THE ND, SR AND PB ISOTOPIC COMPOSITIONS OF ICE PROXIMAL SEDIMENTS: IMPLICATIONS FOR ICE SHEET DYNAMICS AND THE SOURCES OF QUATERNARY IRD IN THE NORTH ATLANTIC
FARMER, G. LANG . University of Colorado.
Barber, Donald C.. Bryn Mawr College.
Andrews, John T.. University of Colorado.
The Nd, Sr and Pb isotopic compositions of Quaternary, ice-proximal sediments from around the northern North Atlantic have been determined to fingerprint the isotopic characteristics of potential sources of ice-rafted detritus (IRD) in this region, as well as to study the dynamics of the various Quaternary, circum-northern Atlantic ice sheets. Targeted for study were sediments deposited adjacent to the Laurentide (Baffin Bay, western Hudson Strait, Cartwright Saddle and the Gulf of St. Lawrence), Greenland and Iceland (Denmark Strait and vicinity), and Fennoscandian (Bear Island fan, mid-Norwegian continental shelf) ice sheets. In each area we obtained isotopic data primarily from the <63 um size fraction, but in some cases the >63 um size fraction was analyzed as well.
From the eastern margin of the Laurentide ice sheet (LIS), <63um sediments from Baffin Bay have low eNd (-23.1 to –27.2; Fig. 1), high 87Sr/86Sr (0.7259 to 0.7356), and variable Pb isotopic compositions (206Pb/204Pb=16.82 to 17.73). Those samples from the central and southern Baffin Bay have lower eNd, older Nd model ages (~2.4 b.y.) and higher 87Sr/86Sr. The latter also plot along a ~2.0 b.y. secondary Pb errorchron, whereas samples from northern Baffin Bay plot above this line. Fine-grained glacial sediments from western Hudson Strait have uniformly low eNd (-28.1 to –28.9), 87Sr/86Sr=0.720 to 0.726, and variable Pb isotopic composition that plot along the same ~2.0 b.y. errorchron defined by the Baffin Bay samples. At Cartwright Saddle, offshore of northern Labrador, glacial sediments also have low eNd (-21 to –22.5; TDM=2.0 to 2.2 b.y.) but lower 87Sr/86Sr (0.7159-0.7169) than glacial detritus further north. In contrast, both coarse- and fine- grained sediment from the Gulf of St. Lawrence (GSL) have significantly higher eNd values (-11.9 to –15.1; TDM=1.5 to 1.8 b.y.), and generally lower 87Sr/86Sr ratios (0.7171 to 0.7227) than glacial sediment deposited at higher latitudes. The coarse GSL sediments also define a 450 m.y. Sr errorchron. These data reveal that the isotopic compositions of ice-proximal marine sediment offshore eastern Canada reflect the isotopic compositions of adjacent Precambrian crustal terranes and so illustrate that sediment derived from different portions of the eastern LIS, including the Hudson Strait and GSL ice streams, are isotopically distinguishable.
Sediments from the Bear Island fan in the Norwegian Sea have Nd, Sr, and Pb isotopic compositions that are essentially indistinguishable from those found in the GSL (Fig. 1). Sediments from the mid-Norway continental shelf have isotopic compositions similar to those in the GSL and Bear Island fan, but have slightly lower eNd (~-15, TDM~1.8 b.y.) and more radiogenic Pb and Sr. Glacial sediments deposited off western Iceland, in contrast, have high (eNd =5.7 to 6.2), low 87Sr/86Sr (0.7038 to 0.7050) and Pb isotopic compositions that plot to the right of the geochron close to the Northern Hemisphere Reference Line. In contrast, on the east Greenland continental slope, glacial sediment has variable isotopic compositions, with eNd values ranging from +4 to –2.5 and 87Sr/86Sr from 0.7040 to 0.7085.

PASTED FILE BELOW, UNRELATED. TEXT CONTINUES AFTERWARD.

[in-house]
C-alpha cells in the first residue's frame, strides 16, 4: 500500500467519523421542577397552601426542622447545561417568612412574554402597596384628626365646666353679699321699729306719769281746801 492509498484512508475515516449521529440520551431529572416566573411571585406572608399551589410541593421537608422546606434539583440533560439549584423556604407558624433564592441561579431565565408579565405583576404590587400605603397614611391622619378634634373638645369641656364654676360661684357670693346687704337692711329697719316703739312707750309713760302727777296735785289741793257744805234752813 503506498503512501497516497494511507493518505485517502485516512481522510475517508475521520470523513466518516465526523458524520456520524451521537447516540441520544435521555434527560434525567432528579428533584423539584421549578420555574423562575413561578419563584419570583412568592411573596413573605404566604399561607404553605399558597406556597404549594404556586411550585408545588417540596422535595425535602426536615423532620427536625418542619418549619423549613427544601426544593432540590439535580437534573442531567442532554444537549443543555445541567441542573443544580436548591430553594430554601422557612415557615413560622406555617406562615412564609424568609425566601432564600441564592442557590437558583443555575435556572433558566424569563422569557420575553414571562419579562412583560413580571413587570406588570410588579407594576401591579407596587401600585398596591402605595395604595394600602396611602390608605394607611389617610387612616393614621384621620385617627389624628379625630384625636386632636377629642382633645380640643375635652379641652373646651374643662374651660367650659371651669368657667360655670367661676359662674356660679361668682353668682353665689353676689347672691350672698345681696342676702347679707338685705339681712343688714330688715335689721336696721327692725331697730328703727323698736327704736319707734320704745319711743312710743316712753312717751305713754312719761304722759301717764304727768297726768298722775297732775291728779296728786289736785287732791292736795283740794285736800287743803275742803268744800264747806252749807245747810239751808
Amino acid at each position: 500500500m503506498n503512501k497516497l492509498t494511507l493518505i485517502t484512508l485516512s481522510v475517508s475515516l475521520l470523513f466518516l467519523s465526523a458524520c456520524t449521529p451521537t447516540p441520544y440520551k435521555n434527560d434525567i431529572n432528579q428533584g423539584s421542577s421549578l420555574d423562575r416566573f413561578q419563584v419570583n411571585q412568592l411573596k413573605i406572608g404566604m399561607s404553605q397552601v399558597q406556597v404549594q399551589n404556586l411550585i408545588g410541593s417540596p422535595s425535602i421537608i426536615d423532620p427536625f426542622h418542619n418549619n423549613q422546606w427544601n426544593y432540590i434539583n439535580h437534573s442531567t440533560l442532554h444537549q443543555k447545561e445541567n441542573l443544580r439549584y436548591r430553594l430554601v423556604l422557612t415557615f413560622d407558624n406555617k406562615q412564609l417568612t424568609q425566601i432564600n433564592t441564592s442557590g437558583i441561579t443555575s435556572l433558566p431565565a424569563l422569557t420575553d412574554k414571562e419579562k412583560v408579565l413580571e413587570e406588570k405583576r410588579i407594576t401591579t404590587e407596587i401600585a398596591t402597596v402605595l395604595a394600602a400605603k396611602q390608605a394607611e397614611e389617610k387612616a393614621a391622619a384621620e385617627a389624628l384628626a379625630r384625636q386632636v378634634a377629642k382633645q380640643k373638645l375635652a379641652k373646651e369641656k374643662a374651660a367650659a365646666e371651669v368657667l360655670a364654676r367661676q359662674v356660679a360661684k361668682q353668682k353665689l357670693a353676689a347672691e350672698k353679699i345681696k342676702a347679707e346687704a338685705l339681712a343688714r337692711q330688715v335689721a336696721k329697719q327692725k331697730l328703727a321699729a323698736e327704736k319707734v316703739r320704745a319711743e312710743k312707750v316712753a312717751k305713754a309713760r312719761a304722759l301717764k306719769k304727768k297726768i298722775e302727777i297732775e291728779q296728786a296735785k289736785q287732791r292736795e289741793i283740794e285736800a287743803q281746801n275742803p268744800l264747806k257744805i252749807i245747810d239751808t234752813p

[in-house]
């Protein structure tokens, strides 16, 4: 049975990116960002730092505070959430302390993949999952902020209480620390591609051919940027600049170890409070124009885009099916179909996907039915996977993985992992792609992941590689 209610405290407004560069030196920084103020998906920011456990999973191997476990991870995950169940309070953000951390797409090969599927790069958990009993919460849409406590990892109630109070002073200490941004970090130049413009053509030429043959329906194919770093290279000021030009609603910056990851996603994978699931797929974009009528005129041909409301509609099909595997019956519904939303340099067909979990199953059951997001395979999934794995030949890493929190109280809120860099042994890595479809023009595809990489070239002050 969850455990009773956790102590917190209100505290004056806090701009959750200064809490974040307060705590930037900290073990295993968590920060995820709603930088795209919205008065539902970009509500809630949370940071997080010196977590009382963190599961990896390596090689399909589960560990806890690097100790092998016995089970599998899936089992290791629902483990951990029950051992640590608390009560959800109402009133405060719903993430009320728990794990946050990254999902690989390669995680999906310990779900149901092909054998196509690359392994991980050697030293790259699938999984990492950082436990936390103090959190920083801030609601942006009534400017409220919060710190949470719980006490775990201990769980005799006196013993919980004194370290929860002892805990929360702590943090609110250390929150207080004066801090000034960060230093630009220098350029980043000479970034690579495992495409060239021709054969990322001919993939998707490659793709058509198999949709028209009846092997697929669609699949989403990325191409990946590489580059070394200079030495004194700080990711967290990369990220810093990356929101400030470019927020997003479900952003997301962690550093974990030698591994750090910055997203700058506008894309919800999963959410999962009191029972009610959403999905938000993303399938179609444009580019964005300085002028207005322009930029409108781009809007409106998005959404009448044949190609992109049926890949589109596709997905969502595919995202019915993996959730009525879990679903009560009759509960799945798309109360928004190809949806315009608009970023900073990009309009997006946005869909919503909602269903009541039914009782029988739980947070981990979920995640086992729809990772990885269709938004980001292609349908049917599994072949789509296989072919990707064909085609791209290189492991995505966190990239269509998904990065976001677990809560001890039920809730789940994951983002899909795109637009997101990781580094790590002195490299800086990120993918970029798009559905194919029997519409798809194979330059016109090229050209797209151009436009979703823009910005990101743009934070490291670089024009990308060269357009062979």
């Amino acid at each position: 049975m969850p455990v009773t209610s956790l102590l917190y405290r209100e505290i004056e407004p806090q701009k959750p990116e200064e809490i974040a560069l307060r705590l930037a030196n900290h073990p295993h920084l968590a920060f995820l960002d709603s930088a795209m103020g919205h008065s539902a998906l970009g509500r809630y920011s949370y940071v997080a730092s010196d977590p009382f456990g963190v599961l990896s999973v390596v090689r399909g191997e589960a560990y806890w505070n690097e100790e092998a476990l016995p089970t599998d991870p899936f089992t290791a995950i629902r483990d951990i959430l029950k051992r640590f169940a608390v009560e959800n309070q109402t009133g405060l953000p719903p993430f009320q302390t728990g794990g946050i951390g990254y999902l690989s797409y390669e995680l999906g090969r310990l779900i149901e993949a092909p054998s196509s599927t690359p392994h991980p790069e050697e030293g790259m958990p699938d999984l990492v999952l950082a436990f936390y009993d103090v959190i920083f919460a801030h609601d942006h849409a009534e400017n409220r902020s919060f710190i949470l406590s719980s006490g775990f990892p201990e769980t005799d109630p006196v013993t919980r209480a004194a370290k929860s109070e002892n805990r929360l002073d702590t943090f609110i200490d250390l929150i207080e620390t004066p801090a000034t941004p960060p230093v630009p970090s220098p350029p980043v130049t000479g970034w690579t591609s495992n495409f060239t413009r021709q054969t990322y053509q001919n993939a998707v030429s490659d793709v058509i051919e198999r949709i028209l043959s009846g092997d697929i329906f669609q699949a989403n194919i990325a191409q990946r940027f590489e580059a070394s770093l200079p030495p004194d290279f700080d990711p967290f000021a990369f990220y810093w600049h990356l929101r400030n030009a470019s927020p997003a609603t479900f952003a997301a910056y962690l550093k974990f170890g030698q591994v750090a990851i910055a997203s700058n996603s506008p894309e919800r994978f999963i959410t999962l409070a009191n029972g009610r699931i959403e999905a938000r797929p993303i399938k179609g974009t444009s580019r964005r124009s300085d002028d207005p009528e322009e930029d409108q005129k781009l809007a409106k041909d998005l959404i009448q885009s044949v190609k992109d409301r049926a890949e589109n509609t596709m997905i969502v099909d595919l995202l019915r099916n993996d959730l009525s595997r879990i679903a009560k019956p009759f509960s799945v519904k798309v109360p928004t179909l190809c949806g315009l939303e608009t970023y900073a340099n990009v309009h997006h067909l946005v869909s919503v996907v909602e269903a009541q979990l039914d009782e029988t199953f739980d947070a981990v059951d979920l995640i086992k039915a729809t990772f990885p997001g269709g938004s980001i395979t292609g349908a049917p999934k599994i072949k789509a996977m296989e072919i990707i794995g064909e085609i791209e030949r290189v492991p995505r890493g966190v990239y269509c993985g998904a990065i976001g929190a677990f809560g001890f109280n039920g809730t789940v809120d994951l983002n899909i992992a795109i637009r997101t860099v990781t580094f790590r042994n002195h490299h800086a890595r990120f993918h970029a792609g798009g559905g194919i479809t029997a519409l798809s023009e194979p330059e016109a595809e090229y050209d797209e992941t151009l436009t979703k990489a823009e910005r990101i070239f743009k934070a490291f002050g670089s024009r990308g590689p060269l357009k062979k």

Overall, our data confirm that there are significant temporal and spatial variations in the isotopic compositions of ice-proximal sediments throughout the circum Northern Atlantic. Radiogenic isotopic data from such sediments should therefore provide an important proxy record of Quaternary ice sheet dynamics and aid in better identifying the sources North Atlantic IRD. For example, previous studies have suggested that the relatively high eNd values of “atypical” H3 ice-rafted detritus (IRD) in the North Atlantic was derived from the Fennoscandian ice sheet (Snoeckx al., 1999). While a possibility, our data reveal that, on isotopic grounds, ice emanating from the Gulf of St. Lawrence is an equally plausible source for this detritus. A source for high eNd detritus in the southern Laurentide ice sheet removes the need for a European component to the detritus, and opens the possibility that most of the detritus in the IRD belt of the North Atlantic was ultimately derived from the Laurentide ice sheet. As a result, the H-3 IRD in the North Atlantic may contain information regarding the timing of major surges in the north vs. southern portions of the LIS, but provides little information regarding the relative phasing of ice surges in the North American and northern European ice sheets.
Snoeckx, H., Grousset, F., Revel, M., and Boelaert, A., 1999: European contribution of ice-rafted sand to Heinrich layers H3 and H4. Marine Geology, 158: 197-208.
Figure 1. eNd vs. 147Sm/144Nd for ice-proximal sediments throughout the northern North Atlantic region.
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